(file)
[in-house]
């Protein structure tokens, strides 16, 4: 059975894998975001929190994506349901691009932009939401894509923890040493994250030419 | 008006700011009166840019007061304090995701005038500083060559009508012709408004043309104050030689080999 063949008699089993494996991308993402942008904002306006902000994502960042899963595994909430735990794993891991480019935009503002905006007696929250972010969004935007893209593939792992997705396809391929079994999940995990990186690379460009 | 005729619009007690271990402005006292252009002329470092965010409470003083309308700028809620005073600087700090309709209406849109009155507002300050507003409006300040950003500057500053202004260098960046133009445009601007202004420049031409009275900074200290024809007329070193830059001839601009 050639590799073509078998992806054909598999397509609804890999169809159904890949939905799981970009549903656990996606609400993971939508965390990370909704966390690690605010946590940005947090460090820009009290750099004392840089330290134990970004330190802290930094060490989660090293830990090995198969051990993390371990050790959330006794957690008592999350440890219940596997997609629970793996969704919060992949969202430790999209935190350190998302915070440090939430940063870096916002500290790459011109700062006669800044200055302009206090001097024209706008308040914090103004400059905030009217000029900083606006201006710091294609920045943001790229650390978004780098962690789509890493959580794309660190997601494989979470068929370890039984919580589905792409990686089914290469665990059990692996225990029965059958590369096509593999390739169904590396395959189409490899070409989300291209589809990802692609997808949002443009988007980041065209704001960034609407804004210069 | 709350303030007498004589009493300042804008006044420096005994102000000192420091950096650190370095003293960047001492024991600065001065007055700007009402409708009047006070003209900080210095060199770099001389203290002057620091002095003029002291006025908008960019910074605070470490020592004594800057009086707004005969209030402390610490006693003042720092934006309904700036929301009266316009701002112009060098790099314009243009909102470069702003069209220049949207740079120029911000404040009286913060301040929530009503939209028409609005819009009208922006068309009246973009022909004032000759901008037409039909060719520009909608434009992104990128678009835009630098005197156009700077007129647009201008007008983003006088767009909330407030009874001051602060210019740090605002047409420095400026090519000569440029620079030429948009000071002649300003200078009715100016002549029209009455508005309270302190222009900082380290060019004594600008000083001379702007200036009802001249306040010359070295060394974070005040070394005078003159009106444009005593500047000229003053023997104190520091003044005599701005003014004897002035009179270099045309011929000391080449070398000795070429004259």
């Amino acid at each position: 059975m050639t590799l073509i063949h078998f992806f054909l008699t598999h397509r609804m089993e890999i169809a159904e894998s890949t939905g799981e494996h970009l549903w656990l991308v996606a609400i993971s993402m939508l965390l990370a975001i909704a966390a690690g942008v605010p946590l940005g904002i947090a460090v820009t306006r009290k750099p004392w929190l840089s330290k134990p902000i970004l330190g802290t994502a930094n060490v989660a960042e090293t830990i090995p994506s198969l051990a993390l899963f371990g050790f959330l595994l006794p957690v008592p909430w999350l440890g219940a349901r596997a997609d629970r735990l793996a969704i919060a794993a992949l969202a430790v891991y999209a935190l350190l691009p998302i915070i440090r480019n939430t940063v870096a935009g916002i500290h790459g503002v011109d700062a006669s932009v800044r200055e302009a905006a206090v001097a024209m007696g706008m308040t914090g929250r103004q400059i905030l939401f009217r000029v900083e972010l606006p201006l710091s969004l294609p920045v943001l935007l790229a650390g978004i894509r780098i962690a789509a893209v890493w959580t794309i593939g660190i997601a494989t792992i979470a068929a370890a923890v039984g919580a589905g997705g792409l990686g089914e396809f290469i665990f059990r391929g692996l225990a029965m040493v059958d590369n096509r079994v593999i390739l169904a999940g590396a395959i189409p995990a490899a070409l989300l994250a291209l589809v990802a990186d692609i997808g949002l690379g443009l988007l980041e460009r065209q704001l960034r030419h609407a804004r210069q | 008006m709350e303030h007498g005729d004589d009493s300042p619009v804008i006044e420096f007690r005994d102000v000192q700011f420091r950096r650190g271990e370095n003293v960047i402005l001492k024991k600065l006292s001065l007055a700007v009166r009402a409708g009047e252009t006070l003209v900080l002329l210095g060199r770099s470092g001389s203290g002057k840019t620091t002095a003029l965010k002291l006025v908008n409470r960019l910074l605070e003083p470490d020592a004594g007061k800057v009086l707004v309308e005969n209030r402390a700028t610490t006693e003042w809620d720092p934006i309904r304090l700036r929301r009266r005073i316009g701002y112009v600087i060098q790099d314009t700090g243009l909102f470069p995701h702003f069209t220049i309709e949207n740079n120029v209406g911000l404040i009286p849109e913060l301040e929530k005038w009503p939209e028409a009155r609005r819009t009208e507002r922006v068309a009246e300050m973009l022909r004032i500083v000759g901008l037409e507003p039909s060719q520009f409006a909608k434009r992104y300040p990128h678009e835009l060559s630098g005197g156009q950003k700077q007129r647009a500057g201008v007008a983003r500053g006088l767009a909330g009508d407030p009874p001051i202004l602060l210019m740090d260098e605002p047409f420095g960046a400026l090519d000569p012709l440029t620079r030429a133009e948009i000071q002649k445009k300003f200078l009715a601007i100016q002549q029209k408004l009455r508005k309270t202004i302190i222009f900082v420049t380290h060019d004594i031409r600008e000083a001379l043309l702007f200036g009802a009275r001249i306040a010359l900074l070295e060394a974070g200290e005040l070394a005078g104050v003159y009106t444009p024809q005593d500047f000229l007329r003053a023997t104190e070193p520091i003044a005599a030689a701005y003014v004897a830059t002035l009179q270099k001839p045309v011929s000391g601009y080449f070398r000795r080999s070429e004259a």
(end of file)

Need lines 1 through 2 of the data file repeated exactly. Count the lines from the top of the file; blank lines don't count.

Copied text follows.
[in-house]
């Protein structure tokens, strides 16, 4: 059975894998975001929190994506349901691009932009939401894509923890040493994250030419 | 008006700011009166840019007061304090995701005038500083060559009508012709408004043309104050030689080999 063949008699089993494996991308993402942008904002306006902000994502960042899963595994909430735990794993891991480019935009503002905006007696929250972010969004935007893209593939792992997705396809391929079994999940995990990186690379460009 | 005729619009007690271990402005006292252009002329470092965010409470003083309308700028809620005073600087700090309709209406849109009155507002300050507003409006300040950003500057500053202004260098960046133009445009601007202004420049031409009275900074200290024809007329070193830059001839601009 050639590799073509078998992806054909598999397509609804890999169809159904890949939905799981970009549903656990996606609400993971939508965390990370909704966390690690605010946590940005947090460090820009009290750099004392840089330290134990970004330190802290930094060490989660090293830990090995198969051990993390371990050790959330006794957690008592999350440890219940596997997609629970793996969704919060992949969202430790999209935190350190998302915070440090939430940063870096916002500290790459011109700062006669800044200055302009206090001097024209706008308040914090103004400059905030009217000029900083606006201006710091294609920045943001790229650390978004780098962690789509890493959580794309660190997601494989979470068929370890039984919580589905792409990686089914290469665990059990692996225990029965059958590369096509593999390739169904590396395959189409490899070409989300291209589809990802692609997808949002443009988007980041065209704001960034609407804004210069 | 709350303030007498004589009493300042804008006044420096005994102000000192420091950096650190370095003293960047001492024991600065001065007055700007009402409708009047006070003209900080210095060199770099001389203290002057620091002095003029002291006025908008960019910074605070470490020592004594800057009086707004005969209030402390610490006693003042720092934006309904700036929301009266316009701002112009060098790099314009243009909102470069702003069209220049949207740079120029911000404040009286913060301040929530009503939209028409609005819009009208922006068309009246973009022909004032000759901008037409039909060719520009909608434009992104990128678009835009630098005197156009700077007129647009201008007008983003006088767009909330407030009874001051602060210019740090605002047409420095400026090519000569440029620079030429948009000071002649300003200078009715100016002549029209009455508005309270302190222009900082380290060019004594600008000083001379702007200036009802001249306040010359070295060394974070005040070394005078003159009106444009005593500047000229003053023997104190520091003044005599701005003014004897002035009179270099045309011929000391080449070398000795070429004259």